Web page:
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Yemen: Investigate killing of activist at peaceful protest

    December 15, 2014

    The Yemeni authorities must investigate the killing of a political activist shot dead by security forces during a peaceful protest in the southern city of Aden today, Amnesty International said.  

    Khaled Al-Junaidi, a leading activist in Yemen’s separatist Southern Movement, was leading a strike in the district of Crater when he was ordered out of his car by five masked security officers and shot in the chest.

    “This shocking, deliberate killing appears to be an extrajudicial execution prompted by Khaled Al-Junaidi’s peaceful activism promoting independence for southern Yemen,” said Said Boumedouha, Deputy Director of Amnesty International’s Middle East and North Africa Program.

    “The Yemeni authorities have an obligation under international law to ensure that an independent, impartial and prompt investigation into this killing is conducted, and that all those responsible are brought to justice, including anyone who ordered the killing.”

    Khaled Al-Junaidi, who had previously been arrested and tortured by the security forces on account of his political activism, was overseeing the peaceful strike in Crater in Aden. His role included documenting the protest from his car and taking photos.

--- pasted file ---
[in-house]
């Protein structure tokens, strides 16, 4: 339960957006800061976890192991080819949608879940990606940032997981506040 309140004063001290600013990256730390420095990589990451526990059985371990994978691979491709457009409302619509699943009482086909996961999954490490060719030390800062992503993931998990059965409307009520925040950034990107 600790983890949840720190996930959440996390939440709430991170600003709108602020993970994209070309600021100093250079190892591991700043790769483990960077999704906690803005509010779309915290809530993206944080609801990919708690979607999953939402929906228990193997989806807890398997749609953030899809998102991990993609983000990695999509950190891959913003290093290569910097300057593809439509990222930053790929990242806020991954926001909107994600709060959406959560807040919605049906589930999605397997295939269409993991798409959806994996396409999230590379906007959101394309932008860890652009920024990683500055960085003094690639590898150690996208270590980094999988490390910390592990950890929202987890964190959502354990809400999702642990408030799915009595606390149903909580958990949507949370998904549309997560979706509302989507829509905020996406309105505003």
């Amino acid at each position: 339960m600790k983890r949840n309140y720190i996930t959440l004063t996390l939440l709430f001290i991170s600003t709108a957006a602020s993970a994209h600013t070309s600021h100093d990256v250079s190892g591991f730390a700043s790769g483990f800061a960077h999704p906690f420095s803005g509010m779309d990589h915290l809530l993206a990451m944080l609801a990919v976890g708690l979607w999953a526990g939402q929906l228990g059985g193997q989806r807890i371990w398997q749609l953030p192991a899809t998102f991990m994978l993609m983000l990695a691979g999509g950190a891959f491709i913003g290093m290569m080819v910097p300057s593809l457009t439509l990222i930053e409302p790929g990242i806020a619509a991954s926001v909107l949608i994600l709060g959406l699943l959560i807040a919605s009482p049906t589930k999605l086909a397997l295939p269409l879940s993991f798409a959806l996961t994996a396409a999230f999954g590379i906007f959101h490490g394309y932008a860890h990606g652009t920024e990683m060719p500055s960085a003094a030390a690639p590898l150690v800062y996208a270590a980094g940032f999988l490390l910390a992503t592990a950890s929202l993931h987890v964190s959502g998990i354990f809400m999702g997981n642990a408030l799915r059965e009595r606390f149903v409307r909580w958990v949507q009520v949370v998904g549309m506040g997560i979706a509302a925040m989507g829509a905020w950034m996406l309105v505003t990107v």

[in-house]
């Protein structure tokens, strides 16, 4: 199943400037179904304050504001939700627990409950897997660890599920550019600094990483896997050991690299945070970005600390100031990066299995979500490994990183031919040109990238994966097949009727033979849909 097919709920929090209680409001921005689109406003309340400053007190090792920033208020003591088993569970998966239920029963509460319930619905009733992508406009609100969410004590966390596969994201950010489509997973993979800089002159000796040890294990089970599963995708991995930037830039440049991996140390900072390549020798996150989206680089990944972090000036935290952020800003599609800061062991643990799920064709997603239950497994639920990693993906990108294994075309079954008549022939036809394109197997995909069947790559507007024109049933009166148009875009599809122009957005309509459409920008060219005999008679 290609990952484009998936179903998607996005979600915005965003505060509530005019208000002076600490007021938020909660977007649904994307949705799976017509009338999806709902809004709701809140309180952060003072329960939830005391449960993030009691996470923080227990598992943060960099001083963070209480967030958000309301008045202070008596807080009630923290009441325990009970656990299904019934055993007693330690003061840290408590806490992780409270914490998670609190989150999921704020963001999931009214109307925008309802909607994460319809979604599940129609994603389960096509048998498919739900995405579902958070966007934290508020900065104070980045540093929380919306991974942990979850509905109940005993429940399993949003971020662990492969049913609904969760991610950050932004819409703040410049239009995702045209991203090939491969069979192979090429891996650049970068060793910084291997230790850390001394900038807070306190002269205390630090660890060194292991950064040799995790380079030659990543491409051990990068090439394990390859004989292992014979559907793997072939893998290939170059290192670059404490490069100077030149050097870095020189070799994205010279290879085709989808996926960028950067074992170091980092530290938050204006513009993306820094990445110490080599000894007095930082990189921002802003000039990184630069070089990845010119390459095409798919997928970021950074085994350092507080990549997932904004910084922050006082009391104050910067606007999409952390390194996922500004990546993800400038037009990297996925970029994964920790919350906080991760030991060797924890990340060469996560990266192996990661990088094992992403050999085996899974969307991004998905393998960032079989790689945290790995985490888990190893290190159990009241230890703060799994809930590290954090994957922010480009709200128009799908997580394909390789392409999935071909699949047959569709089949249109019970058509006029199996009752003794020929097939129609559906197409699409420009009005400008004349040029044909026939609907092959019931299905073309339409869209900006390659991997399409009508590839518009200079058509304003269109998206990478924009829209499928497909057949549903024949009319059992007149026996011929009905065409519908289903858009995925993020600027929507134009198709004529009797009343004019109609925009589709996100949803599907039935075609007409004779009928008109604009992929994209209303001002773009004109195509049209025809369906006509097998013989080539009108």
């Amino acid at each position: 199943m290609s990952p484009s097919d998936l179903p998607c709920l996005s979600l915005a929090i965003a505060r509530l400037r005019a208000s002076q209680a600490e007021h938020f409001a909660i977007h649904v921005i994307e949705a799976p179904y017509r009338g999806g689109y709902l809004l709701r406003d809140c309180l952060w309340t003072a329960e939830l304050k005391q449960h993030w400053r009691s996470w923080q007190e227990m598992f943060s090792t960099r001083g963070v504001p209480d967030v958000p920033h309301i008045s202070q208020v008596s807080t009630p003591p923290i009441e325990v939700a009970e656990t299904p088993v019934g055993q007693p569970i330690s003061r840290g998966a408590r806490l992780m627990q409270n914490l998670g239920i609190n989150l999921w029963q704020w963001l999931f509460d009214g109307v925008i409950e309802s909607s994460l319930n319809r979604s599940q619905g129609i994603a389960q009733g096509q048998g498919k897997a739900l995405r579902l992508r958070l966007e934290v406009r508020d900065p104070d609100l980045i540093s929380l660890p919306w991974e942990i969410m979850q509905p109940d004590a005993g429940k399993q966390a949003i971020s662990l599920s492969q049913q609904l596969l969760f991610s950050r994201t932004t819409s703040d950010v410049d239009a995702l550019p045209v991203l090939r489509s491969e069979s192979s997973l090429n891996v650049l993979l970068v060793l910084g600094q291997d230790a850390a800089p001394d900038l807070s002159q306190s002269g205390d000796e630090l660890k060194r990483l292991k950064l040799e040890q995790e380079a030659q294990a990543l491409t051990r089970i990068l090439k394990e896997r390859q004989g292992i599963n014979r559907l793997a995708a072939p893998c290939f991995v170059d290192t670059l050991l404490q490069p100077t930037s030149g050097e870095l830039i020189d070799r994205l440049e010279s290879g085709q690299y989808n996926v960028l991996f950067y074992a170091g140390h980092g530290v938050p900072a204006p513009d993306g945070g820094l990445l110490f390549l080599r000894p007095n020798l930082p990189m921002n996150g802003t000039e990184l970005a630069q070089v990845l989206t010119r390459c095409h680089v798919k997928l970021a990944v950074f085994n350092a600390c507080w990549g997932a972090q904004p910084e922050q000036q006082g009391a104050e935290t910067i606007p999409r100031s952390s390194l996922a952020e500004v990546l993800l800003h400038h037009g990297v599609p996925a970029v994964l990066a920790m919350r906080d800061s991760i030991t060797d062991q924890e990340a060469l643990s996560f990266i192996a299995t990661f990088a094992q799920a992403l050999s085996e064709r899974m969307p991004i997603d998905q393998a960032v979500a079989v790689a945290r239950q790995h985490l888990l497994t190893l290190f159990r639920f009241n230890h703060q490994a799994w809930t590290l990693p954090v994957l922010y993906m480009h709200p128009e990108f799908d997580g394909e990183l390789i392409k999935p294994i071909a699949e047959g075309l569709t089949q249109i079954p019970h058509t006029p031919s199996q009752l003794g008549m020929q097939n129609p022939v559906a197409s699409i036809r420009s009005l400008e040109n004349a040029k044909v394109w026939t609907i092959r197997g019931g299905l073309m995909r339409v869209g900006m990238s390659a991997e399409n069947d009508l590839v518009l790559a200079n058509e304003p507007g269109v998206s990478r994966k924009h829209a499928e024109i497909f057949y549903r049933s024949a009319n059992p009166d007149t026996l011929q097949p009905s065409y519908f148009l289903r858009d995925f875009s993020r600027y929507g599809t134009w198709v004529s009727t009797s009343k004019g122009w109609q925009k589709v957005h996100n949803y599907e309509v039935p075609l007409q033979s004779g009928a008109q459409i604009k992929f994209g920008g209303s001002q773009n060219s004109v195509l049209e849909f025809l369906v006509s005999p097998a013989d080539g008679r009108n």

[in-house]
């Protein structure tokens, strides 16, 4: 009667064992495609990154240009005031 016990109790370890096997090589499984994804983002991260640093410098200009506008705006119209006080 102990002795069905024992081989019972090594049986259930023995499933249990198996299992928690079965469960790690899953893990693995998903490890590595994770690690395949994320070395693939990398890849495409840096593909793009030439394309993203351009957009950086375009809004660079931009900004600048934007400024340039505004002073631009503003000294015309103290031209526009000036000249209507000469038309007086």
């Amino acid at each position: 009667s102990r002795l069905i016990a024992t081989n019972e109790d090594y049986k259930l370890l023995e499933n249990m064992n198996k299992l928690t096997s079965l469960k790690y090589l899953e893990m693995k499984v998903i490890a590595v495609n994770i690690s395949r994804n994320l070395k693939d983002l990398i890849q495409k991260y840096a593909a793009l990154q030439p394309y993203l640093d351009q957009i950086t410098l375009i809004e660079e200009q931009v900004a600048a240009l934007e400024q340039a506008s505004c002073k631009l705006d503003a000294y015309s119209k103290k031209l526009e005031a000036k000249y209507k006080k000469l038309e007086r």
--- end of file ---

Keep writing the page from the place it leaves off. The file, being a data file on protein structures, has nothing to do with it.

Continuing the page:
The car was stopped by the five masked officers, who wore official security forces uniforms and drove a security forces vehicle, in a location where officers were firing tear gas at the crowd.

    One of the officers shot and critically injured Khaled Al-Junaidi, who was then driven by the officers to a nearby hospital and left at the door, where he died.

    Khaled Al-Junaidi was last released from detention on 27 November, along with fellow activist Anwar Ismail, after being held without charge for three weeks.

    It was the fourth time he had been arrested over his involvement with the Southern Movement - also known as al-Hirak, a short form of its name in Arabic.

    Khaled Al-Junaidi and Anwar Ismail had both previously been tortured during detention. Khaled said that, on one occasion, he had spent a week hung by his wrists with handcuffs for 23 hours a day.

    Background

    The Southern Movement is a coalition of political opposition groups in southern Yemen that has been demanding secession from the north.

    Largely peaceful protests have been taking place sporadically since 2007 when retired soldiers from the south complained that they were not receiving the same treatment in employment, salary and pensions as soldiers from the north of the country.

    Since then, protests over discrimination against southerners evolved into demands for secession, which continued after the ousting of former President Ali Abdullah Saleh in 2011.

    The government’s response to these protests has been heavy-handed, with dozens of demonstrators killed. In many cases, they appear to have been shot dead despite posing no threat to security forces or others.

    Since 2007, the security forces have arrested and detained, in many cases arbitrarily, thousands of demonstrators and bystanders, as well as activists.

     

    For further information contact John Tackaberry, Media Relations
    (613)744-7667 #236 jtackaberry@amnesty.ca
     

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